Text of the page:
NICE, France (Reuters) - Tessa Virtue and Scott Moir brought the magic of Audrey Hepburn and Fred Astaire to the ice as they became the first Canadian couple to win a second ice dancing title at the world championships on Thursday.
The competition had been billed as the battle of the North American couples and the Olympic champions trumped American rivals and 2011 world gold medallists Meryl Davis and Charlie White with a unique interpretation of the musical Funny Face.
Davis and White captured the public’s imagination with their performance to Strauss’s Die Fledermaus overture but the final score showed they had been blown away by the Canadians’ total of 182.65. Davis and White compiled 178.62.
France’s Nathalie Pechalat turned up in Nice with a broken nose but that did not stop her producing a stunning performance with Fabian Bourzat as they picked up their first world medal, a bronze with 173.18.
The Canadians seemed rather underwhelmed with their outing and felt they had bluffed their way to gold with an Oscar-winning acting performance rather than their skating skills.
“We really wanted to embody (the spirit) of Fred and Audrey... it wasn’t even our best skate today but it’s nice that we get the opportunity to get into character and have some fun expressing ourselves,” Virtue told the crowd after winning back the title they claimed for the first time in 2010.
Moir, with his dark hair gelled back, added:
“We had to fight for the programme rather than it being the fairytale skate we had been hoping for. At the one minute mark I had a little stumble but luckily my character at that point is shocked and surprised so I just kind of played it off as part of the choreography.”
The victory ended a difficult 18 months for the Canadians as their 2010-2011 season was limited to a handful of competitive appearances after Virtue had surgery on her shins.
Davis and White won a standing ovation for their four-minute exhibition, which featured crowd-pleasing lifts and fast-paced twizzles as it built towards a rousing finale.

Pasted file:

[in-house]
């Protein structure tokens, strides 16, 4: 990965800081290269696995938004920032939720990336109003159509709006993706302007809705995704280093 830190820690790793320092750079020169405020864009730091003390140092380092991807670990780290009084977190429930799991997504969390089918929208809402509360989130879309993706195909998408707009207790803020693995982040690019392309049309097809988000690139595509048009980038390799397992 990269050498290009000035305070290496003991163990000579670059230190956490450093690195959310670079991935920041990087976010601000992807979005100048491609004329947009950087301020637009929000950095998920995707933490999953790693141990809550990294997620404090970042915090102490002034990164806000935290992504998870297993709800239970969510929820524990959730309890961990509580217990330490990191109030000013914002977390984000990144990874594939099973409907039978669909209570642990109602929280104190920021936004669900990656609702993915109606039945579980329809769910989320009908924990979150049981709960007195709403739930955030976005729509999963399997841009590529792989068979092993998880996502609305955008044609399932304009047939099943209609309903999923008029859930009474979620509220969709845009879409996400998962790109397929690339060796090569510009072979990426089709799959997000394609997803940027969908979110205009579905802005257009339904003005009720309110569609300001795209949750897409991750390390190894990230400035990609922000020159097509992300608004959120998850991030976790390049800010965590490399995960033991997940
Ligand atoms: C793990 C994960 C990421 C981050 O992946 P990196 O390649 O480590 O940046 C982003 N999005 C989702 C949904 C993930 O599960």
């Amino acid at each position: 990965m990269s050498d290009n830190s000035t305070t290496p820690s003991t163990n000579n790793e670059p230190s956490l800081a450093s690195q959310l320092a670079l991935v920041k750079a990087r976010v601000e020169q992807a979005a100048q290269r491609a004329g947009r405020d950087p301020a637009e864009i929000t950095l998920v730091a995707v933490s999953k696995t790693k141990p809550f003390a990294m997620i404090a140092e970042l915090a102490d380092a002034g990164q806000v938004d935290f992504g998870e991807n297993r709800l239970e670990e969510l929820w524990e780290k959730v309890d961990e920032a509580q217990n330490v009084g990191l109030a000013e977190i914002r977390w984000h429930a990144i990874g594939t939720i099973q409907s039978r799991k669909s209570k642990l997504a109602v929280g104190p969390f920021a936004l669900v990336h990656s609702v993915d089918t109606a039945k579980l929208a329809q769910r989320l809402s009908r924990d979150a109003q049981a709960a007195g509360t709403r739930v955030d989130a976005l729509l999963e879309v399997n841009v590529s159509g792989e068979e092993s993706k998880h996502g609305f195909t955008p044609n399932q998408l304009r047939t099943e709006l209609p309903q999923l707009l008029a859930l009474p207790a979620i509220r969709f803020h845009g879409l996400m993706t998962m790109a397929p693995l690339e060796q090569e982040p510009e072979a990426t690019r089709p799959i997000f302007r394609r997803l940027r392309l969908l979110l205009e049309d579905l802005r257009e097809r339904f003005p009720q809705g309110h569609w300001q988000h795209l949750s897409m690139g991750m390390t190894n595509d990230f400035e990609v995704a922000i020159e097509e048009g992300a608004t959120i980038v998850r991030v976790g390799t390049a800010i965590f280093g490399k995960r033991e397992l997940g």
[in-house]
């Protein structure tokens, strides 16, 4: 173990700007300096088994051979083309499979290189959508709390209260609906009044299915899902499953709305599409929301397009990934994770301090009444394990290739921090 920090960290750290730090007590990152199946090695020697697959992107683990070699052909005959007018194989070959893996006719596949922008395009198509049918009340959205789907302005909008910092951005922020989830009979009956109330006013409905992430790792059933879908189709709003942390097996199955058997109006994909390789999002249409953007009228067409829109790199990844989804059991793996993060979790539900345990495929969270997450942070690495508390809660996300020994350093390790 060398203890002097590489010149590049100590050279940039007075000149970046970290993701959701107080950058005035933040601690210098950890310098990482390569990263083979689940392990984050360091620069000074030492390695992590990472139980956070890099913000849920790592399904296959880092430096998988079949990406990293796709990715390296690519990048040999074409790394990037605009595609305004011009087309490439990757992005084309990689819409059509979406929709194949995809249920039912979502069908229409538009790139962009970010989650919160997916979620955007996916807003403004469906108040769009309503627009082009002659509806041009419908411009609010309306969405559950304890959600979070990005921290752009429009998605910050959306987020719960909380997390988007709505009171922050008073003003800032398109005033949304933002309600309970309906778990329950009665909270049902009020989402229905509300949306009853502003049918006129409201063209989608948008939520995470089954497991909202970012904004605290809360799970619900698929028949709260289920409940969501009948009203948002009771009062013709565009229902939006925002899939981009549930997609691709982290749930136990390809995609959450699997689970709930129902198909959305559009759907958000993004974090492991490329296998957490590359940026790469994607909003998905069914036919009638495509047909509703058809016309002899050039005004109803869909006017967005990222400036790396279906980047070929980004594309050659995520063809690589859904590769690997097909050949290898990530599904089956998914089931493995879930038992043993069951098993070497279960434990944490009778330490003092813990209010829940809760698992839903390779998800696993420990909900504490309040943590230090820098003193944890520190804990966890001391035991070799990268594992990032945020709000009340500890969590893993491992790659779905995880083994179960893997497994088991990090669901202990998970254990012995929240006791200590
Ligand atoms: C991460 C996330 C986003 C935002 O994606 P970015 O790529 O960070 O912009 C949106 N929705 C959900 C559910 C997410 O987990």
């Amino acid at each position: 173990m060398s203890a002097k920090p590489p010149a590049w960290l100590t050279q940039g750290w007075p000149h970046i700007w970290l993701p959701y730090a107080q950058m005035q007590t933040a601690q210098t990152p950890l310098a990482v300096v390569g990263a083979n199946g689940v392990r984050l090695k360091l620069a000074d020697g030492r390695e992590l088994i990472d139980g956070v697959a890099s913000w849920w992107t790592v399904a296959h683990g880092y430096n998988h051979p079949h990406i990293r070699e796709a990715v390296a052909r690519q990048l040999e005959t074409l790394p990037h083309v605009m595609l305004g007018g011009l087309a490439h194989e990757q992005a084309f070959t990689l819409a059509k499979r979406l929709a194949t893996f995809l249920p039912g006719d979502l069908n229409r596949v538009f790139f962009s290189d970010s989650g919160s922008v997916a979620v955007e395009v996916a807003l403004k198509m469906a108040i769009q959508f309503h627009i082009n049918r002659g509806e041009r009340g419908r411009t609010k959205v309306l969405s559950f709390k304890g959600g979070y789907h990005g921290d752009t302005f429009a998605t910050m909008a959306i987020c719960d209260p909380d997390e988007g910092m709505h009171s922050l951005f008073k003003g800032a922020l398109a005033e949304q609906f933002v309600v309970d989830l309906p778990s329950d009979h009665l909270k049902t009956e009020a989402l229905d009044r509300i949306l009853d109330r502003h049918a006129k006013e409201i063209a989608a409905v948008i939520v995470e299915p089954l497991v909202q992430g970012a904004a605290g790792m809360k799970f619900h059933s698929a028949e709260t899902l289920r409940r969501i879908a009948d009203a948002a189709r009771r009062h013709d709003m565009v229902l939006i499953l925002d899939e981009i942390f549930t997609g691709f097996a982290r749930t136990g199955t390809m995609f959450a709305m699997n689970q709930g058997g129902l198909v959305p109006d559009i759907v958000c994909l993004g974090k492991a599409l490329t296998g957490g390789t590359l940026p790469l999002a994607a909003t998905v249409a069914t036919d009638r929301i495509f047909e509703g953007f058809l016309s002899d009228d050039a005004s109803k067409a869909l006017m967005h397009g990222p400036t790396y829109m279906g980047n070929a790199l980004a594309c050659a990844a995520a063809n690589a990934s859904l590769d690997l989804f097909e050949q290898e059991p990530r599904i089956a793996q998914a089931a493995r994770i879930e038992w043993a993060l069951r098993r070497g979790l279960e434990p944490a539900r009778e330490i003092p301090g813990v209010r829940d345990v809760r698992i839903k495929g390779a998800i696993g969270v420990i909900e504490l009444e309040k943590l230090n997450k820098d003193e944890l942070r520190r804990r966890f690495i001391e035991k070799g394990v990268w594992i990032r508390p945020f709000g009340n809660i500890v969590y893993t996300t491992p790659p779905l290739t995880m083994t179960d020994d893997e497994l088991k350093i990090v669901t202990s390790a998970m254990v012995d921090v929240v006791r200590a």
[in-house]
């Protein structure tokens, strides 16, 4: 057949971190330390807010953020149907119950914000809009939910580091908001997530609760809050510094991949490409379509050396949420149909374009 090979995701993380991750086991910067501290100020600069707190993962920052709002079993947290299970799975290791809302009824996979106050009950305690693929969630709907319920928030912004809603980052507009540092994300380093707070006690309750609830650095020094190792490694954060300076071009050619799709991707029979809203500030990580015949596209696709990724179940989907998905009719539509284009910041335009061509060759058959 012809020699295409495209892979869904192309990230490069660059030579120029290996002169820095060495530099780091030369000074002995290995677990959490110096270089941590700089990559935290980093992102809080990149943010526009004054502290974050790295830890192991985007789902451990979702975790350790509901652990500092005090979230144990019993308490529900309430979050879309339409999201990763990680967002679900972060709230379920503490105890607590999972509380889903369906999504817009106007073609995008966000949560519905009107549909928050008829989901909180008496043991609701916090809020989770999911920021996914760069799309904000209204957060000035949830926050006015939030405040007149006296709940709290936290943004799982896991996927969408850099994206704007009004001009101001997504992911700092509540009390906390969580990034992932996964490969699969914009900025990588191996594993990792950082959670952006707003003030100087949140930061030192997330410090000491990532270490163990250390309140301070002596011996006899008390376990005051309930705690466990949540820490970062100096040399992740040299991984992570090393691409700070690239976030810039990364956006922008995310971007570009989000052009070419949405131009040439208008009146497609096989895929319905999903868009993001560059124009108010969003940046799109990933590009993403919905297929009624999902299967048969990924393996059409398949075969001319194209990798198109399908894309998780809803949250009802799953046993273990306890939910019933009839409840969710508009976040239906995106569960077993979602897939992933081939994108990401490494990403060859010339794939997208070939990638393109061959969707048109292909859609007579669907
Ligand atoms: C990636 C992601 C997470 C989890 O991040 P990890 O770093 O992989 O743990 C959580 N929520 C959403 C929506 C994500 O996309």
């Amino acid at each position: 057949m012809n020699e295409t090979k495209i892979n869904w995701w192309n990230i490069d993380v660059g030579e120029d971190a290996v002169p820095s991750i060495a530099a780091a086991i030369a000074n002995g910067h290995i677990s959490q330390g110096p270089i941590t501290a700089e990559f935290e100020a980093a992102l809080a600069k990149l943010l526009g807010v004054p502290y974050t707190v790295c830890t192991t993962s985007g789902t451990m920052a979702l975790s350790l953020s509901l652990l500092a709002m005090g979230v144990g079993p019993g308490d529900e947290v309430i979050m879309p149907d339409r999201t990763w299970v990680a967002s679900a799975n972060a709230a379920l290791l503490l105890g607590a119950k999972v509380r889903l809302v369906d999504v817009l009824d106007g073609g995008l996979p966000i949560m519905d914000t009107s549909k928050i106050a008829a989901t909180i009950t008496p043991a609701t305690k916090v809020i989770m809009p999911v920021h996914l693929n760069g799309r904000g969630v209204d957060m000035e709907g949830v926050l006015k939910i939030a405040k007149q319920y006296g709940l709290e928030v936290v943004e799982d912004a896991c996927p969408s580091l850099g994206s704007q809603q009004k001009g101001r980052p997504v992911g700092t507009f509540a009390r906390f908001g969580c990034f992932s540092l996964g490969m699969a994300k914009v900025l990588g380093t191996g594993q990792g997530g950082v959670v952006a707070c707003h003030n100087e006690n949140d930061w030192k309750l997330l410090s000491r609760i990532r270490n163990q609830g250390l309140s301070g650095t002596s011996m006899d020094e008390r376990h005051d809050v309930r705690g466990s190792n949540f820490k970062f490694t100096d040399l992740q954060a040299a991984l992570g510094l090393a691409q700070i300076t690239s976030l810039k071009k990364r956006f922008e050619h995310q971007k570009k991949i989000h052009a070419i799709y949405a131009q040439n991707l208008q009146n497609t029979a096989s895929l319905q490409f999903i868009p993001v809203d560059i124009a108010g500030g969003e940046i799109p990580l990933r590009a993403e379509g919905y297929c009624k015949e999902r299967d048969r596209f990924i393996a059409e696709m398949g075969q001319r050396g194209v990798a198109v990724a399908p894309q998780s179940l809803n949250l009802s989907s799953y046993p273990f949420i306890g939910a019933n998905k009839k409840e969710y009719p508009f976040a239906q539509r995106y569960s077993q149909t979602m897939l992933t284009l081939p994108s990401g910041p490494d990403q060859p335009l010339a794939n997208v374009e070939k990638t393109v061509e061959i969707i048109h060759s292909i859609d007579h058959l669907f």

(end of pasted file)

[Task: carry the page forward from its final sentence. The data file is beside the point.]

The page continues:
Pechalat and Bourzat were cheered on to the ice and then brought the house down as the final strains of their Pharoh and His Mummy music got lost in the deafening roars that shook Nice’s Acropolis arena.
In between the duo imaginatively weaved in moves that were beat-perfect to the music and did not seem to hold anything back despite Pechalat’s nose being out of joint.
Bourzat hoisted his upside-down partner on his shoulders and also performed a cantilever lift, winning stamps of approval from the crowd.
When it came to the top prize, though, White and Davis were ultimately disappointed by the judges.
“We feel like we skated our hearts out,” said White. “We don’t know where the discrepancy was in the judges’ eyes. We were aiming for first so are disappointed we didn’t get that.”
While the favourites ruled the roost in the ice dance, the expected front runners in the women’s event slipped and stumbled.
Kitted out as a pirate complete with knee-high, brown boots, Russian Alena Leonova slayed the favourites to grab the surprise lead in the women’s short programme.
In the absence of Japan’s Miki Ando and South Korea’s Kim Yuna, the top two from 2011, established skaters such as twice former champion Mao Asada, four-times European gold medallist Carolina Kostner and Four Continents winner Ashley Wagner of the United States had been tipped to fight it out for the medals.
Leonova, however, hijacked the competition with her swashbuckling performance to the Pirates of the Caribbean soundtrack, nailing all her elements, including a soaring triple toeloop-triple toeloop combination, to earn a personal best score of 64.61.
She ended the two minute-50 second exhibition with a menacing glare and a throat slitting gesture with her gloved hand, no doubt striking fear into her rivals.
“It was my best performance of the season and probably of my life,” said a breathless Leonova who is well placed to get 2014 Winter Olympic hosts Russia back on the women’s podium for the first time since 2005.
Japanese teenager Kanako Murakami trailed by 1.94 points while Italy’s Kostner stood third with 61.00 after doubling a scheduled triple loop. Japan’s Asada was the only woman of the 30 competitors to attempt the triple Axel but her gamble backfired as she fell to the ice and finished fourth with 59.49.
Reporting by Pritha Sarkar; Editing by Alison Wildey and Ken Ferris